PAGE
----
Hearing loss can happen when any part of the ear is not working correctly. The Centers for Disease Control and Prevention (CDC) estimates that 1 to 3 children per 1,000 have hearing loss. Additionally, 5 per 1,000 children between ages 3 and 17 have mild to severe hearing loss. If you suspect your kid has a problem hearing, see your health-care provider right away. Kids can be tested for hearing loss at any age. If they do have a problem and it's caught early enough, they can develop communication and social skills on par with those of hearing kids.
It helps to know how kids respond to sound at different ages so you can recognize a hearing problem.
The American Speech-Language-Hearing Association (ASHA) outlines these hearing milestones:
Birth to 3 Months
- Startles to loud sounds
- Quiets or smiles when spoken to
- Seems to recognize your voice and quiets if crying
- Increases or decreases sucking behavior in response to sound
4 to 6 Months
- Moves eyes in direction of sounds
- Responds to changes in your voice's tone
- Notices toys that make sounds
- Pays attention to music
7 to 12 Months
- Likes games such as peekaboo and pat-a-cake
- Turns toward direction of sounds
- Listens when spoken to
- Recognizes common words (cup, shoe, book, milk)
- Begins to respond to requests ("Come here," "Want more?")
1 to 2 Years
- Points to a few body parts when asked
- Follows simple commands ("Bring the ball," "Kiss the baby")
- Understands simple questions ("Where's mama?")
- Listens to simple stories, songs, and rhymes
- Points to pictures in a book when named
If you have concerns after reviewing these milestones, talk with your doctor about a hearing evaluation. The earlier that hearing loss occurs in a child's life, the more seriously it can affect development, according to ASHA. In the same way, the earlier you identify and address a child's hearing loss, the less serious its impact will probably be.
Most hospitals screen hearing shortly after a baby is born, says Anne Oyler, Au.D., associate director for audiology professional practices for ASHA. The screening is easy and painless and lasts only a few minutes. "If your baby fails the hospital hearing screening, you'll be referred to a pediatric audiologist, or hearing doctor, for a more thorough test," she says.
Babies younger than 6 months of age can be evaluated with auditory brainstem response (ABR) testing, usually done when your baby is asleep in the examination room. Sensors are taped to the baby's head. Soft sounds play through earphones, and the response of the auditory (hearing) nerve is recorded.
This test can take up to two hours to complete. It may require a few visits, but the test should be completed before your child is 3 months old, after which children often require sedation so they will stay still during testing.
For children older than 6 months, audiologists can also use behavioral tests, carefully observing responses to different pitches in sound in a special sound-treated room.
"Kids who are old enough to cooperate for testing should be well-rested, relaxed, and ready to play," says Dr. Oyler.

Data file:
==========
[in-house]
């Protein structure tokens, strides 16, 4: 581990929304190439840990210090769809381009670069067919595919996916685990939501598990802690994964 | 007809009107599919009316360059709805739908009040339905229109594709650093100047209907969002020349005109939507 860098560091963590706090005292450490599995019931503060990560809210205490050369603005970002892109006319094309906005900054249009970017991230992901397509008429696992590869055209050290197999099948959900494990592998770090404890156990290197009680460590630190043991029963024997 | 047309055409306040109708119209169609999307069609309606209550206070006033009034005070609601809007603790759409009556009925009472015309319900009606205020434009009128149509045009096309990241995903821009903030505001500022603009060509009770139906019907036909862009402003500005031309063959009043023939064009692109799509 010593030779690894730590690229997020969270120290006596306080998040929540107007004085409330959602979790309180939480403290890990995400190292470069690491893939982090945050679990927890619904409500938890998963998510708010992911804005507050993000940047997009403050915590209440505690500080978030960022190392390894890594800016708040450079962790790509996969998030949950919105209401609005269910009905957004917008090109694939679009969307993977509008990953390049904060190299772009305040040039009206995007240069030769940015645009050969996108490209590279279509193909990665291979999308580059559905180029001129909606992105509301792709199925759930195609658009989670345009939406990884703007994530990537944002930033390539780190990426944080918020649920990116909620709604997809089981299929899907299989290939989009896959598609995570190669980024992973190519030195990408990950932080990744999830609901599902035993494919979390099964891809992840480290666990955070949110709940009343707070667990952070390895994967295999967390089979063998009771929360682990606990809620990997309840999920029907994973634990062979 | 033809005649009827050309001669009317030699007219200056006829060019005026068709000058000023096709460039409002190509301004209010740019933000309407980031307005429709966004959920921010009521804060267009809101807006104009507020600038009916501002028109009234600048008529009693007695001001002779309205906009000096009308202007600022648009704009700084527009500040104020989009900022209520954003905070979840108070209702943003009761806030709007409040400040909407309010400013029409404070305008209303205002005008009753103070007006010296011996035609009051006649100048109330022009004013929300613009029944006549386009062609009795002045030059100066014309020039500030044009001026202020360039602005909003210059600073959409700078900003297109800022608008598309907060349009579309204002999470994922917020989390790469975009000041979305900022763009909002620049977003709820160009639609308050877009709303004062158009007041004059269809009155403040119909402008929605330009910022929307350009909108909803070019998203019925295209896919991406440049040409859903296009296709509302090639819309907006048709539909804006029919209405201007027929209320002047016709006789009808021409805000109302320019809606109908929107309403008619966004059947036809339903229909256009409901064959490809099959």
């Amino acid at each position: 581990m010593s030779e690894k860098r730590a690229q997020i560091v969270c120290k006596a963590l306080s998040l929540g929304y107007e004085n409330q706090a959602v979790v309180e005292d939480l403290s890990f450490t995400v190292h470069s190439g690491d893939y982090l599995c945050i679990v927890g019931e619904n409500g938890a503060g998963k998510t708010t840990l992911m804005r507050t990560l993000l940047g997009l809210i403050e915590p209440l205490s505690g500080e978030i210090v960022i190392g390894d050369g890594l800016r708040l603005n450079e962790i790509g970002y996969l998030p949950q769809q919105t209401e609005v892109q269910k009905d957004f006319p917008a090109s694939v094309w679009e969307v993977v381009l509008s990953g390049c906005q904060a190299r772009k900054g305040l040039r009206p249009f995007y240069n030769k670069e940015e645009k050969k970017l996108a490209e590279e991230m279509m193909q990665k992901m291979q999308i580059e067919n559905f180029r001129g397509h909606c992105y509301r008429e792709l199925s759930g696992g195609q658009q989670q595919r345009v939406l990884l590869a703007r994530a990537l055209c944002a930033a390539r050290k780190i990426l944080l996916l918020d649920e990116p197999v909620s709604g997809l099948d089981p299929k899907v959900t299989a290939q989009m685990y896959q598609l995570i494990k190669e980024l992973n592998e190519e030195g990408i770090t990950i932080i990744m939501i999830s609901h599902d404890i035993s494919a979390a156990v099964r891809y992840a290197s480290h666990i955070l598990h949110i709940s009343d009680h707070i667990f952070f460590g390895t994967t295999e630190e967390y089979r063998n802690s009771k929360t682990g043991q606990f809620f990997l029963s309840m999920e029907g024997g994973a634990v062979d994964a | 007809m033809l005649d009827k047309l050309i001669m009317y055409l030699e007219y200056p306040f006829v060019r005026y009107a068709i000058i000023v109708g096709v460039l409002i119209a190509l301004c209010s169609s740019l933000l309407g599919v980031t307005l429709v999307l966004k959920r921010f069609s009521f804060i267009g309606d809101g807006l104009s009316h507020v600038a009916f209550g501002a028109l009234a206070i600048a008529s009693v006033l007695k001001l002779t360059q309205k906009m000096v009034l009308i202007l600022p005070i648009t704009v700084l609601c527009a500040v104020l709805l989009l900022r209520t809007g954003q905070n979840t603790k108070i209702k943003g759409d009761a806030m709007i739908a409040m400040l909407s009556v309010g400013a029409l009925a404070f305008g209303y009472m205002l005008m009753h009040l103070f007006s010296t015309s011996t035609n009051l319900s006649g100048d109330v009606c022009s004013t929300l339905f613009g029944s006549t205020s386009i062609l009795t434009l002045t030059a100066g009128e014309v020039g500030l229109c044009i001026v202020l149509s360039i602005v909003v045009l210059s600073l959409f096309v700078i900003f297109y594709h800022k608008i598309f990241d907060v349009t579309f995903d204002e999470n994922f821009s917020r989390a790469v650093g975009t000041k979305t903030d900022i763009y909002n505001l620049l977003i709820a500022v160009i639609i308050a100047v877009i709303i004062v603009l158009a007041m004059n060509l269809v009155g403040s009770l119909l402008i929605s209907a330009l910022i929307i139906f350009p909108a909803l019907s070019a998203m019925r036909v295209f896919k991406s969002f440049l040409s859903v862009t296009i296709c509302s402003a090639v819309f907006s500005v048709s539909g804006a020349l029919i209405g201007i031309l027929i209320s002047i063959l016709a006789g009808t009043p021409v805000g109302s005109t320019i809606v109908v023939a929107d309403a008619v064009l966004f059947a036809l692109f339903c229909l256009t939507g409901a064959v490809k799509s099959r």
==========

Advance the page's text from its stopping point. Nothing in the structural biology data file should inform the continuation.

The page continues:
Even if your baby passes that first hospital hearing screening, hearing loss can develop later in his life. Your child should be routinely screened for hearing loss during well visits.
Talk to your pediatrician if your instincts suggest that you should be concerned about your child's hearing. ASHA notes these indicators of hearing loss in kids:
- Inconsistently responding to sound
- Delayed language and speech development
- Unclear speech
- Turns volume high on electronic equipment
- Does not follow directions
- Often says "Huh?"
- Does not respond when called
According to the CDC, services for children with hearing loss are available through local early-intervention agencies or your public school. To find your state's contact information, call the National Dissemination Center for Children with Disabilities (NICHCY) at 1-800-695-0285.
Most children will have their one and only ear infection during the first year of life, says Dr. Oyler, though some kids continue to have ongoing infections later in childhood.
If kids have recurrent ear infections or ones that are resistant to antibiotics, they may need surgery to insert pressure-equalization tubes into the eardrums.
"Most hearing loss from ear infection is temporary and resolves when the infection clears up," says Dr. Oyler. "But chronic untreated ear infections can lead to permanent hearing loss, so it's really important to take your child's ear infections seriously."
Dr. Oyler says signs of hearing loss due to ear infections include tugging or pulling at the ear, trouble sleeping, ear drainage, crying more than usual, fever, or not responding to sounds.
If your child's ear infection doesn't seem to be clearing up, and you're seeing these signs, call your health-care provider.
Start protecting and preserving your family's hearing early, says Dr. Oyler. "Parents should practice and model safe listening behaviors for their kids." Wear ear protection during noisy activities such as concerts and lawn-mowing. Get kids used to wearing earmuffs when they're in a noisy place.
Each year, right before the holidays, the Sight and Hearing Association publishes a list of the noisiest toys. Take note, and also listen to any toy before you purchase it. "Kids tend to hold toys very closely to their heads, which makes those sounds even louder," says Dr. Oyler.
As your kids get older, talk to them about protecting their hearing. Starting at age 5 or 6, kids love learning how their ears work and why we must protect them. Check out these sites that teach kids about noise:
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